Messenger descends to Mercury

As Messenger continues its observations of Mercury engineers have now lowered its orbit to its closest approach yet, 62 miles.

They will lower the orbit even more in August and September, then raise it up again for its final few months of research at the innermost planet, after which the spacecraft will use its last fuel to impact the planet.

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Venus Express is alive

After diving into Venus’s atmosphere on an aerobraking test that could have destroyed the spacecraft, the European probe Venus Express has now successfully used its last bits of fuel to raise its orbit back to research height.

Its present orbit will probably decay sometime in December, when the spacecraft will burn up in the atmosphere. However, the scientists running the mission though that was likely to happen during the aerobraking maneuver. Instead, Venus Express is giving them about another half year of research.

Planet of geysers

Using Cassini data assembled over the past seven years, scientists have now identified 101 distinct geysers erupting on the surface of the Saturn’s moon Enceladus.

Over a period of almost seven years, Cassini’s cameras surveyed the south polar terrain of the small moon, a unique geological basin renowned for its four prominent “tiger stripe” fractures and the geysers of tiny icy particles and water vapor first sighted there nearly 10 years ago. The result of the survey is a map of 101 geysers, each erupting from one of the tiger stripe fractures, and the discovery that individual geysers are coincident with small hot spots. These relationships pointed the way to the geysers’ origin.

The really important discovery here however is this:
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Another DC gun ban ruled unconstitutional

Victory for freedom: On Saturday a federal judge ruled that the DC ban on carrying handguns outside your home was unconstitutional and must no longer be enforced.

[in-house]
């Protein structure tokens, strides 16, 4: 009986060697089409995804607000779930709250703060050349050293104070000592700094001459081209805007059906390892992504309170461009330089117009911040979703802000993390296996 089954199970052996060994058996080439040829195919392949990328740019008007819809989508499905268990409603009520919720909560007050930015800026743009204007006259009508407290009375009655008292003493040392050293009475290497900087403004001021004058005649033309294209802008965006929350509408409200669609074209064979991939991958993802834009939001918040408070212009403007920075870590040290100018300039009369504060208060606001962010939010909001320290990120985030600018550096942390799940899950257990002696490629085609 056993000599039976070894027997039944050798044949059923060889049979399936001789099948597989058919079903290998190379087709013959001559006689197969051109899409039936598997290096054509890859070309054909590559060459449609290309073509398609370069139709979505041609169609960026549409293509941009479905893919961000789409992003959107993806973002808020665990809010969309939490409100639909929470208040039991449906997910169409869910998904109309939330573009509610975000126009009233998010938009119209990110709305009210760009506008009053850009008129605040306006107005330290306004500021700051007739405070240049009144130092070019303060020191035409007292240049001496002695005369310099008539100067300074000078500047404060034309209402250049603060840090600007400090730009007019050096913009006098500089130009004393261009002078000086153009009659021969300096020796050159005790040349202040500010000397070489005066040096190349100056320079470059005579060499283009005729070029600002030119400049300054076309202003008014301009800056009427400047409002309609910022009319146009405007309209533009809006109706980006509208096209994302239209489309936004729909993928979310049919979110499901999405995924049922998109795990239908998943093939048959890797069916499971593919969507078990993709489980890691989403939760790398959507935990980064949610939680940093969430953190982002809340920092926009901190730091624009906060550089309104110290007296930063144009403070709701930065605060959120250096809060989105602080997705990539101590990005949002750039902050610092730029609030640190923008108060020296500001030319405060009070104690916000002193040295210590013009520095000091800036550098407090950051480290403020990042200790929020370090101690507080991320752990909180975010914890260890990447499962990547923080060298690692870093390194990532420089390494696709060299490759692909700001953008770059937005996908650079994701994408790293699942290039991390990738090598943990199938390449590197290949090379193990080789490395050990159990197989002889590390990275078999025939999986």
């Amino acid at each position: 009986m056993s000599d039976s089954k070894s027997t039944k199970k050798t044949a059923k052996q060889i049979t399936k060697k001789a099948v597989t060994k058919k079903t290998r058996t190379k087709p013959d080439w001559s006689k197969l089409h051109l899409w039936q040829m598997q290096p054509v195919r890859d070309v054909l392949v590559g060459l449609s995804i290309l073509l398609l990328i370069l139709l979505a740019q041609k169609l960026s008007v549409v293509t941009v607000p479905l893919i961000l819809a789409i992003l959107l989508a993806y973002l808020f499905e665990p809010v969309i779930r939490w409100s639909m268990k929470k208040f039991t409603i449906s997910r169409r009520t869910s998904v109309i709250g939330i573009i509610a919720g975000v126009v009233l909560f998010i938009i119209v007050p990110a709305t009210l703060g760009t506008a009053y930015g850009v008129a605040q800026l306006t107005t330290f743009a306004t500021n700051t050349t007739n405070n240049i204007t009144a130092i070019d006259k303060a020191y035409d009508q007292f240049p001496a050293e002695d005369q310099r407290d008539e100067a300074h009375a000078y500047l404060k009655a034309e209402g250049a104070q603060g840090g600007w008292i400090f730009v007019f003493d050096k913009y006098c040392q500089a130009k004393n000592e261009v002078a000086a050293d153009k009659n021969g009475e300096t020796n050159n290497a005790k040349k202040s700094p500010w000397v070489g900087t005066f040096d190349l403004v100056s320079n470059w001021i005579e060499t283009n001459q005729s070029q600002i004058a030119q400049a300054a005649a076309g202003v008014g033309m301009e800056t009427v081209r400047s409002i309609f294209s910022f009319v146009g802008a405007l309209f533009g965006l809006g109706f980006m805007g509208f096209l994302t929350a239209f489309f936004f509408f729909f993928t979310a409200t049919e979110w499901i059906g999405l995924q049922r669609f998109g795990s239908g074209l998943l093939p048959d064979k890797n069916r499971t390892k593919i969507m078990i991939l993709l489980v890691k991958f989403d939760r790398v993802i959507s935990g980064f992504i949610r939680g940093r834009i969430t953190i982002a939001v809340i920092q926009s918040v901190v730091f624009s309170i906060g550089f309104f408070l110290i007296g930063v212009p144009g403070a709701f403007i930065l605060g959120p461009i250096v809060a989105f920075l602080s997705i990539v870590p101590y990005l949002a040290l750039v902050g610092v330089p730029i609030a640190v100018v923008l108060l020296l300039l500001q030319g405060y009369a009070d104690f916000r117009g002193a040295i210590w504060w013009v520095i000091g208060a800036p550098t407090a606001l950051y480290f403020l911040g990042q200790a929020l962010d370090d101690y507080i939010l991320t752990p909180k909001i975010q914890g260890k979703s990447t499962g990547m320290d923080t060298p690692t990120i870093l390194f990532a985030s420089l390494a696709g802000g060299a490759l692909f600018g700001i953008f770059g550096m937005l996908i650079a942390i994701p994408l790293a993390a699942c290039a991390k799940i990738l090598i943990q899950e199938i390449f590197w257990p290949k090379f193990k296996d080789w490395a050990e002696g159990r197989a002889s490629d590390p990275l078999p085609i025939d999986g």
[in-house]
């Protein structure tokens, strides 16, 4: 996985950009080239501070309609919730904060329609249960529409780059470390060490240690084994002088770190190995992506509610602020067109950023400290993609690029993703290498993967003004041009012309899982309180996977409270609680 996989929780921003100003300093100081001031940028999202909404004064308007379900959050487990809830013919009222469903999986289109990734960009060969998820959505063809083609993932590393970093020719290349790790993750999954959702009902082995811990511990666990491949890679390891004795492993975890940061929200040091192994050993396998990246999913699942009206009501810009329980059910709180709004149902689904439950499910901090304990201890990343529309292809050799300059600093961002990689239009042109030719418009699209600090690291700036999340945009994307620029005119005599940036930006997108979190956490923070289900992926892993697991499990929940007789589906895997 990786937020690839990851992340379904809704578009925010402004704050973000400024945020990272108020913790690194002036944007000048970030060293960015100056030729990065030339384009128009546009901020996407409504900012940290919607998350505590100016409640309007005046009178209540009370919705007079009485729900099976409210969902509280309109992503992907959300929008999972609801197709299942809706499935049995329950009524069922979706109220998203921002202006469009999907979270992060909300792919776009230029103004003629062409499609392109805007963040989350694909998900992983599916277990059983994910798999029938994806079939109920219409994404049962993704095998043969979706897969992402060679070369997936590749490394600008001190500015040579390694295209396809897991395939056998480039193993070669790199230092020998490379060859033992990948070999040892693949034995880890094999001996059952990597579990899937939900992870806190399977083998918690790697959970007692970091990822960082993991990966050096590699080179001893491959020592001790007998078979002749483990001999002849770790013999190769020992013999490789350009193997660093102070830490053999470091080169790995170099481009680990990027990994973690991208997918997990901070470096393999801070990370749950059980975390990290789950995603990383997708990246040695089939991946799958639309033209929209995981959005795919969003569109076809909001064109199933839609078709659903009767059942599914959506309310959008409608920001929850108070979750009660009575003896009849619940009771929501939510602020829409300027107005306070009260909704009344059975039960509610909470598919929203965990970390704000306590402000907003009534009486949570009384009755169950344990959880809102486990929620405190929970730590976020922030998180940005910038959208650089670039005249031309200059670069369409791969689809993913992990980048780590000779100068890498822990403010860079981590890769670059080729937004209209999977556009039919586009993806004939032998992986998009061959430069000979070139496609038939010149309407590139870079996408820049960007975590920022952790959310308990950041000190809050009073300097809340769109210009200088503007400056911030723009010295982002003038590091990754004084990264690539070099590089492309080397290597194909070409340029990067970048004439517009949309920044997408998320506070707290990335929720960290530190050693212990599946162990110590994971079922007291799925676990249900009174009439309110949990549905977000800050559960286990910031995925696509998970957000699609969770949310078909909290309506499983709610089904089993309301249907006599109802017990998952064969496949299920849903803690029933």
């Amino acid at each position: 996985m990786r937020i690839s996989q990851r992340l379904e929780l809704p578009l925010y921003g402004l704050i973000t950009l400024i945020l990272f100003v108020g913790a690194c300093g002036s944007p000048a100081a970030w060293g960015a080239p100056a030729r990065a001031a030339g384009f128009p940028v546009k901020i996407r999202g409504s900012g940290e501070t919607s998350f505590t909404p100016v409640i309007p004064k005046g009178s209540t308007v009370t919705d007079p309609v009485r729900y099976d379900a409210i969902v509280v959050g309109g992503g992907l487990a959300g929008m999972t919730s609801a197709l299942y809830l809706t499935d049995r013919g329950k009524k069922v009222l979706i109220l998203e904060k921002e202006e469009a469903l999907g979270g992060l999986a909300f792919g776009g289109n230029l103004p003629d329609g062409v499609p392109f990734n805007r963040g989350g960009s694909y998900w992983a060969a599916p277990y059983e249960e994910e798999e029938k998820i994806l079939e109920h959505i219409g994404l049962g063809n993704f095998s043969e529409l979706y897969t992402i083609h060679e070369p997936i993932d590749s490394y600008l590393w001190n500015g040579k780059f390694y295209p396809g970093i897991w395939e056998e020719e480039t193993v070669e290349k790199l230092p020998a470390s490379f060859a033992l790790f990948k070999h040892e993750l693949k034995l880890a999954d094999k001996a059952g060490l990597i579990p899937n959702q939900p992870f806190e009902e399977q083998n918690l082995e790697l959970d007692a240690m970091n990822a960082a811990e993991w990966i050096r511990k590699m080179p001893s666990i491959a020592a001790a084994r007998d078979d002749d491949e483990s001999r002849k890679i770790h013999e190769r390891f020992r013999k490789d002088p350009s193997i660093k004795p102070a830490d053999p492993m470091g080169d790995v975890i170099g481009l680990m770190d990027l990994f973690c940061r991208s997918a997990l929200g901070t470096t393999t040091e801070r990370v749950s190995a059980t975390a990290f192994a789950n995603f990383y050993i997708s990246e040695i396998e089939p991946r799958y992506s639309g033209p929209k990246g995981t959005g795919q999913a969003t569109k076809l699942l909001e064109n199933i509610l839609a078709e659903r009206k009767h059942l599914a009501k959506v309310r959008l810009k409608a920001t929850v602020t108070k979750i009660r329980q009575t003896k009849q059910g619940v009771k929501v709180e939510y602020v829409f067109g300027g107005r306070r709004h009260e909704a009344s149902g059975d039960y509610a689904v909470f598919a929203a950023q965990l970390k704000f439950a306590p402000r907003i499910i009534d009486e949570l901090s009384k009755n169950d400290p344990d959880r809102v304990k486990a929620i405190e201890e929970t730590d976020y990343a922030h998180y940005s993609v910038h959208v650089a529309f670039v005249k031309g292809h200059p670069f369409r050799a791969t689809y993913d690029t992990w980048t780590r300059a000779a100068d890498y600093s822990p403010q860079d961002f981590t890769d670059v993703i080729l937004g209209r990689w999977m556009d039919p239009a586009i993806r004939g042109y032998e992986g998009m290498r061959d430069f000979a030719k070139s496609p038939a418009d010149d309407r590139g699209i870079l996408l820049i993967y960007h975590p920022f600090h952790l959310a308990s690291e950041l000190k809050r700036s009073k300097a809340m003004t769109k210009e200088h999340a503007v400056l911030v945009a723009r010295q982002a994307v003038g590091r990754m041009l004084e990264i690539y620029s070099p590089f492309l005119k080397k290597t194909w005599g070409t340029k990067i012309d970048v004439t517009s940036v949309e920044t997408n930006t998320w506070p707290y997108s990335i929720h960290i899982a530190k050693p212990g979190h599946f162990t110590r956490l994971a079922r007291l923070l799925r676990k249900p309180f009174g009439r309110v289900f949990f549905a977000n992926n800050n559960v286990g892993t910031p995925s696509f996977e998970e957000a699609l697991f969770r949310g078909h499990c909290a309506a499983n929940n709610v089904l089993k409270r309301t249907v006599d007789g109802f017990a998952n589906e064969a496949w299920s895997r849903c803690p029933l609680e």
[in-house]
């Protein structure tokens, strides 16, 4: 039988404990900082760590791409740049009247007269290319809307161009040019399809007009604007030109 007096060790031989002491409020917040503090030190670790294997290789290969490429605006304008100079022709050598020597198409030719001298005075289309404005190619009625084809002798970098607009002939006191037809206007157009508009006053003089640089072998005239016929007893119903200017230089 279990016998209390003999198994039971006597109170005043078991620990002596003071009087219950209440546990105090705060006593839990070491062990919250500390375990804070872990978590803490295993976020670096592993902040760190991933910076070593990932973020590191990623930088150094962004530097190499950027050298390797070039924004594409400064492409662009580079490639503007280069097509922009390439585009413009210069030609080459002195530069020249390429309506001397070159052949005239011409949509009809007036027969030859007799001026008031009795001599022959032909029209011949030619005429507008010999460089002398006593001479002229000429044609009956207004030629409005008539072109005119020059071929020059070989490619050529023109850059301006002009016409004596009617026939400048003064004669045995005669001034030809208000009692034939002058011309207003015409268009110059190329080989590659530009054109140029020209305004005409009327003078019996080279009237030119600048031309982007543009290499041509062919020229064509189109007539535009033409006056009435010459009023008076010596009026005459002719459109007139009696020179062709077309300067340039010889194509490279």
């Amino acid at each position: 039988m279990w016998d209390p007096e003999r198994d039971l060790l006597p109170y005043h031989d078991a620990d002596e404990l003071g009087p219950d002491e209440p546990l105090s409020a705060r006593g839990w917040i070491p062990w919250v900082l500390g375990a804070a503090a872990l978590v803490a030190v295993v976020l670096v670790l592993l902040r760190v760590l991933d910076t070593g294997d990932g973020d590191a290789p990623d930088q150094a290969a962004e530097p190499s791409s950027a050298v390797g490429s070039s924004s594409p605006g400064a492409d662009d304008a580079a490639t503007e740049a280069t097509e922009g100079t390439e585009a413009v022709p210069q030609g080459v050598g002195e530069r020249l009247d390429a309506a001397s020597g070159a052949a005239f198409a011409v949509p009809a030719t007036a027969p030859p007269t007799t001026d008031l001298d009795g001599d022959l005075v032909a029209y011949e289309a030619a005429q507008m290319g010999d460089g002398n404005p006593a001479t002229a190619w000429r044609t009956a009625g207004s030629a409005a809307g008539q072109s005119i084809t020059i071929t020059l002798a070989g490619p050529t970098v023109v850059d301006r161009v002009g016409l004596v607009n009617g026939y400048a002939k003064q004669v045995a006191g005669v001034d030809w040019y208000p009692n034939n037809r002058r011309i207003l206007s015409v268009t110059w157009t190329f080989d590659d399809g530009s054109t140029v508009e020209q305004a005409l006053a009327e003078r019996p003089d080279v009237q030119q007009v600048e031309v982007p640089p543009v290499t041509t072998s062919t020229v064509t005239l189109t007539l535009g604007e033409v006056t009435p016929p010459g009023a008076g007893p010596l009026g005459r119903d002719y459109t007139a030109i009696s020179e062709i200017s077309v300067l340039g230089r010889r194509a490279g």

Expect the crime rate in DC to finally begin declining.

Update: DC’s police chief today announced that they will no longer arrest anyone who has the legal right to carry a gun, concealed or otherwise, in DC or in any other state. This means they now recognize the gun laws of the rest of the country.

Will Russia’s most powerful rocket engine be reborn?

The competition heats up? The original builders of the hydrogen-oxygen engine that launched the Soviet Union’s most powerful rocket, Energia, are pushing to restart production of that engine.

By 2013, the KBKhA design bureau, which developed the original RD-0120 engine, declared its restoration as one of several high-priority projects. According to a schedule developed by KBKhA in coordination with its manufacturing arm — the Voronezh Mechanical Plant — the RD-0120 could be brought back to production in six years, given adequate funding.

The final decision on the restoration of the RD-0120 would depend on the approved architecture of the super-heavy rocket, whose development was included into the latest draft of the Federal Space Program from 2016 to 2025. Plans to restore RD-0120 had its critics, who believed that a new investment into the hydrogen propulsion technology would be too costly and risky for the Russian rocket industry. A recent analysis of prospective super-heavy rocket designs by RKTs Progress, the developer of the Soyuz rocket, favored methane and solid propellants over the liquid hydrogen. At the same time, an alternative proposal from RKK Energia, the Russia’s chief manned space flight contractor, featured the RD-0120 engine on the third stage of the super-heavy Energia-KV rocket, industry sources said.